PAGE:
Health Highlights: May 22, 2019

Here are some of the latest health and medical news developments, compiled by the editors of HealthDay:

Cancer Death Rates Down, Heart Disease Death Rates Up for American Adults

Cancer deaths among middle-aged adults are falling in the United States, but heart disease deaths have increased in recent years, a new federal government report released Thursday finds.

From 1999 to 2017, there was a 19% drop in cancer deaths among adults aged 45 to 64. Heart disease deaths in this age group fell 22% between 1999 and 2011, but increased 4% by 2017, according to the U.S. Centers for Disease Control and Prevention, CNN reported.

Both women and men had similar patterns of decline in cancer deaths and recent rises in heart disease deaths.

The largest increase (12%) in heart disease deaths was in white women, while Hispanic women had a decline. Blacks had the highest rates among women, and blacks had the largest increase among men, CNN reported.

During the study period, cancer death rates were still higher than heart disease death rates.

Cancer and heart disease are the leading causes of death among middle-aged Americans, accounting for about half of all deaths, according to the CDC.


Starbucks Sued Over Alleged Use of Pest Control Strips Near Food

Two lawsuits claim that Starbucks stores in New York City placed pest-control strips near bagels, pastries and coffee drinks.

The lawsuits claim the strips, used to control fruit flies and other insects, put the health of employees and customers in danger, CBS News reported.

“Starbucks stores throughout Manhattan have for many years been permeated with a toxic pesticide called Dichlorvos, which is highly poisonous and completely unfit for use in proximity to food, beverages and people,” according to a class-action lawsuit filed on behalf of 10 customers in New York State Supreme Court.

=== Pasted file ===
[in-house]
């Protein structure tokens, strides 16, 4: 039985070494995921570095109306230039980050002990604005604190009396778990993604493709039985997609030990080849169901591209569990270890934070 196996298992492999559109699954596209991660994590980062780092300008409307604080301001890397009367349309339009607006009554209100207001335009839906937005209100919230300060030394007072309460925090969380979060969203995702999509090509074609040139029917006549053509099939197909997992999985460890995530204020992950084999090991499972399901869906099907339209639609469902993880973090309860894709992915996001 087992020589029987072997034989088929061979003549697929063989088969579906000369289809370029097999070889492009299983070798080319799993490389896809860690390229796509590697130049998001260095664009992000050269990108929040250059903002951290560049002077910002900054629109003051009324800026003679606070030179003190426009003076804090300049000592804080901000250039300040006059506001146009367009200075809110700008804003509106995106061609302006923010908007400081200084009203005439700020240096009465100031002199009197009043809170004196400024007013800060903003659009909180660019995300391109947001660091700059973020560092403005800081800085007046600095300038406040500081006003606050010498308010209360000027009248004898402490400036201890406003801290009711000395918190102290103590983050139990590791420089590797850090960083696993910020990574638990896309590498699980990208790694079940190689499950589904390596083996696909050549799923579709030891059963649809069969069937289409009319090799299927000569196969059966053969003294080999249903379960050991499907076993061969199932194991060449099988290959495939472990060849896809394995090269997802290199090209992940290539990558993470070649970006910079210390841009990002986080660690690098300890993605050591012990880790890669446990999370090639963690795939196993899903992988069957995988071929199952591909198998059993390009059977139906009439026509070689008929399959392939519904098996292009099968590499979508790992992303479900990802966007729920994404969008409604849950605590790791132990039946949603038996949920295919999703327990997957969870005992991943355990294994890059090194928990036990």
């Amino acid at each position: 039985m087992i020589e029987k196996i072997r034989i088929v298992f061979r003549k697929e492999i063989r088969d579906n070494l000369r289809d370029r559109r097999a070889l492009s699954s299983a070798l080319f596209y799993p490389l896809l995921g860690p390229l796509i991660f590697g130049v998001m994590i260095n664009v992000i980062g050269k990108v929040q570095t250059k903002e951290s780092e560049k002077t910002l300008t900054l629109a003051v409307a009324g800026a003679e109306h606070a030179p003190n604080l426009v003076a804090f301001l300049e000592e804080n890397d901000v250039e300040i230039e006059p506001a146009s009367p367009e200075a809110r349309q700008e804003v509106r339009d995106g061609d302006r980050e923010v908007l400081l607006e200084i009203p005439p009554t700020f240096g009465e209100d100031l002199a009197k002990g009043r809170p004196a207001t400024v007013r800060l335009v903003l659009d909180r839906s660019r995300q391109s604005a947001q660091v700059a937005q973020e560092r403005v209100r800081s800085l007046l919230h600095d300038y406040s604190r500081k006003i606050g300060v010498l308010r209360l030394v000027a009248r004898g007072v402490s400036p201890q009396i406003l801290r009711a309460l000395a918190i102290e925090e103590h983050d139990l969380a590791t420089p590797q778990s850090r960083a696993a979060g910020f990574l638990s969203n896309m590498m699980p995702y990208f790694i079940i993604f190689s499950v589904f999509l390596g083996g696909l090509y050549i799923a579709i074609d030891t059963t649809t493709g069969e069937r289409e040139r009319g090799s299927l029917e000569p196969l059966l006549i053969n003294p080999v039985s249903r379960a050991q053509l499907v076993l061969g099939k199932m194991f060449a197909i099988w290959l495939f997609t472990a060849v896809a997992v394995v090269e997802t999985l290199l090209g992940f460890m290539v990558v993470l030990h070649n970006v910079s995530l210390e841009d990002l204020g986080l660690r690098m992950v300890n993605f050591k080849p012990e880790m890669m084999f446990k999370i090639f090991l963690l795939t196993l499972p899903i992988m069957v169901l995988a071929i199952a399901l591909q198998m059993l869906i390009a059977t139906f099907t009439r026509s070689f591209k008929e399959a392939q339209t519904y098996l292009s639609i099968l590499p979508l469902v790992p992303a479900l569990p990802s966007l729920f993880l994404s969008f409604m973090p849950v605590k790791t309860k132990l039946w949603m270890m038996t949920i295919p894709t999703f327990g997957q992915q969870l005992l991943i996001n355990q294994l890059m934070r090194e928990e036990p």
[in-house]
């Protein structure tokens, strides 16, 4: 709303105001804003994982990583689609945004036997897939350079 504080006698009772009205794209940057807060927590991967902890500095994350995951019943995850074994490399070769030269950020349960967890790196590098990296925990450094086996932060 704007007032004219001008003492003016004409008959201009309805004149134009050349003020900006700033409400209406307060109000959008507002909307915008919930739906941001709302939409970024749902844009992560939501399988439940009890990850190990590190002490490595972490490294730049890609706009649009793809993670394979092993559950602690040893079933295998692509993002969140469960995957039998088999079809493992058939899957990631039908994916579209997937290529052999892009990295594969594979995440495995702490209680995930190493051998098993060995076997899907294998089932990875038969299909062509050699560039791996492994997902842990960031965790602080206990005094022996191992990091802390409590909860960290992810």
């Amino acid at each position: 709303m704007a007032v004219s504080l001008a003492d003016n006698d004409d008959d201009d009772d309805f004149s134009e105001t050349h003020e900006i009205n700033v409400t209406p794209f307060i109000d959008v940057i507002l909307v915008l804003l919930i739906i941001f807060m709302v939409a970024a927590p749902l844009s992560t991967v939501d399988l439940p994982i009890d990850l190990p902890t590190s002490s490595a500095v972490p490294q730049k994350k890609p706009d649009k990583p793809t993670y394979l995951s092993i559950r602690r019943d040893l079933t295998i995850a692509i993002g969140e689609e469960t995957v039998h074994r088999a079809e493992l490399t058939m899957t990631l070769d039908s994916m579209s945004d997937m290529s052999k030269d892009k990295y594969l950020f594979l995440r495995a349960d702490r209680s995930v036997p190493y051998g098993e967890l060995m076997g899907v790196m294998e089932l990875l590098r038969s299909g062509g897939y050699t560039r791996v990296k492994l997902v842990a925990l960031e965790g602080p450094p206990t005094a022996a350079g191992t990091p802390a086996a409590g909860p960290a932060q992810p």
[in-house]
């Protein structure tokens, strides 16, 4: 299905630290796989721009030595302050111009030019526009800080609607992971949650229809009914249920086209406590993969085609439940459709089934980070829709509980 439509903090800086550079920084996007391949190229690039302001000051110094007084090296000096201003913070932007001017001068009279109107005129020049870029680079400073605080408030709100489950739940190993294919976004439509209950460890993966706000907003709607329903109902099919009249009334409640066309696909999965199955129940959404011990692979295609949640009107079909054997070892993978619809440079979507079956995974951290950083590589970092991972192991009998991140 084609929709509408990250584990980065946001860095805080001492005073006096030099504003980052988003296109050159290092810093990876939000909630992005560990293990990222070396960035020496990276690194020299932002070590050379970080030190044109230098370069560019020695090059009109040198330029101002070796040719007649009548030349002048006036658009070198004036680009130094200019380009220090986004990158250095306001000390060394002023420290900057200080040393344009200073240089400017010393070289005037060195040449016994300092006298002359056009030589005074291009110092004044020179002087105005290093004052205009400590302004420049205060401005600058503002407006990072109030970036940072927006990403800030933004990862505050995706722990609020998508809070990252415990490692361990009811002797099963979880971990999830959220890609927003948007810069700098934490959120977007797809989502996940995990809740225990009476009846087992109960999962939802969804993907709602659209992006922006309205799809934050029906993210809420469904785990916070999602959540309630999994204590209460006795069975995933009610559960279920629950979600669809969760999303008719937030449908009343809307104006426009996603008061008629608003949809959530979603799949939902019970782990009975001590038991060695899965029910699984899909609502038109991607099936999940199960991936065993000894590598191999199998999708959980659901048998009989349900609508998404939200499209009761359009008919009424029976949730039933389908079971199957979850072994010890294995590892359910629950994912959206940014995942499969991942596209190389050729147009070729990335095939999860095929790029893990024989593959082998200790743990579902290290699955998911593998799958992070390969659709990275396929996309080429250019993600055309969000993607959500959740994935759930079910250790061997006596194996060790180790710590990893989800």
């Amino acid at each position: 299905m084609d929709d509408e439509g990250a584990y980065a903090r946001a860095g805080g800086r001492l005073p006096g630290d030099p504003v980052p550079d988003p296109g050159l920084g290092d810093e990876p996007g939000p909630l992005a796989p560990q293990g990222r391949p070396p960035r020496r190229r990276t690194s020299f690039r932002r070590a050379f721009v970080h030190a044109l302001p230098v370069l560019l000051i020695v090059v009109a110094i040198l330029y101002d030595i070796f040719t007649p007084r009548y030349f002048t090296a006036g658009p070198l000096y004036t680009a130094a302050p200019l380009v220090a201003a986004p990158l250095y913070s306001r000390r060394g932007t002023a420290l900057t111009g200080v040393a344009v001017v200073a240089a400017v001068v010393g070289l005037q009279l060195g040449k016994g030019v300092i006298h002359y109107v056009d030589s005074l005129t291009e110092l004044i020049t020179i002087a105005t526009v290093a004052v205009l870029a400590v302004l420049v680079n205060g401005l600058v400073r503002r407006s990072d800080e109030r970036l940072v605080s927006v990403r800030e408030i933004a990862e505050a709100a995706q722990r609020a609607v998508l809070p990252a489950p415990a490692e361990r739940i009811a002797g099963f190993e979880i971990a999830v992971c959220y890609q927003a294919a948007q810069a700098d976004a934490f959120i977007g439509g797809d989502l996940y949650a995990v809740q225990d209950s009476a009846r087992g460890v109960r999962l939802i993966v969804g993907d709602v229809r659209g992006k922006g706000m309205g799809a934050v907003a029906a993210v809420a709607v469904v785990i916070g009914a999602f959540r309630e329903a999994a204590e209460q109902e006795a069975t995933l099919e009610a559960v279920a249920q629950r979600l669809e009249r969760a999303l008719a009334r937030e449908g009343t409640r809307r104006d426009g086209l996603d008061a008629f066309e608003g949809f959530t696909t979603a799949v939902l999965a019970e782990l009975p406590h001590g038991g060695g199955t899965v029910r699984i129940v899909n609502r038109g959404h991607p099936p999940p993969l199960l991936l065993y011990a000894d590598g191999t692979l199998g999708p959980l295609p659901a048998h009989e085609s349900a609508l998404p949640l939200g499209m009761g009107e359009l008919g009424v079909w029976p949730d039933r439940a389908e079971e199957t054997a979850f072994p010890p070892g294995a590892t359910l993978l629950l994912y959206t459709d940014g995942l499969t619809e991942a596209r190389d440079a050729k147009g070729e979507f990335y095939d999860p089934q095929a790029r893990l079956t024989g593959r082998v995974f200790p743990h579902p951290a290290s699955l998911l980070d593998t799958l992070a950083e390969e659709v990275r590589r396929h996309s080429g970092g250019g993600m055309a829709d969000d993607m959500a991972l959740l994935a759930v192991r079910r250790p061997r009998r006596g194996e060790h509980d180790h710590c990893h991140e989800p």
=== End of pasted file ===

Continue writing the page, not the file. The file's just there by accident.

The pesticide is an active ingredient in No-Pest Strips. The product’s label says it’s not meant for use near people or where food is prepared, CBS News reported.

The second lawsuit seeks monetary damages for a worker and supervisor of a pest control company contracted by Starbucks in New York from 2013 to 2018, and a former Starbucks manager allegedly fired after raising concerns about use of the pest-control strips.

When Starbucks learned about the use of pest-control products that violated the company’s standards, it removed them from its stores, a Starbucks spokesperson told CBS News.


Bill Would Raise U.S. Legal Age to Buy Tobacco to 21

A bill to raise the minimum age for buying any type of tobacco product, including electronic cigarettes, from 18 to 21 was introduced Monday by Senate Majority Leader Mitch McConnell.

The proposed bipartisan legislation comes at a time when soaring underage use of e-cigarettes has health experts alarmed, the Associated Press reported.

McConnell’s home state of Kentucky was long one of leading tobacco producers in the country, but he said passage of the bill is “one of my highest priorities.”

“Kentucky farmers don’t want their children to get hooked on tobacco products while they’re in middle school or high school any more than any parents anywhere want that to happen,” McConnell said on the Senate floor, the AP reported.

The bill was co-sponsored by Sen. Tim Kaine, D-Va., another state that’s been a major tobacco producer.

Fourteen states have enacted laws raising the minimum age for tobacco sales to 21, according to the anti-smoking Campaign for Tobacco-Free Kids. Similar action has been taken by 470 municipalities, the AP reported.

A recent federal government survey found that 1 in 5 U.S. high school students reported using e-cigarettes the previous month. Most e-cigarettes contain highly addictive nicotine, which can harm young people’s brain development and may increase their risk of smoking cigarettes later in life, according to the U.S. Centers for Disease Control and Prevention.

“Youth vaping is a public health crisis,” McConnell said Monday. “It’s our responsibility as parents and public servants to do everything we can to keep these harmful products out of high schools and out of youth culture.”

The American Cancer Society’s advocacy organization, the Cancer Action Network, said the bill is a “welcome indication that Congress is taking the alarming crisis of increased youth tobacco use seriously and is committed to taking action,” the AP reported.

But it warned against including amendments that could override stronger restrictions by states and municipalities, exempt some young people or exclude certain products.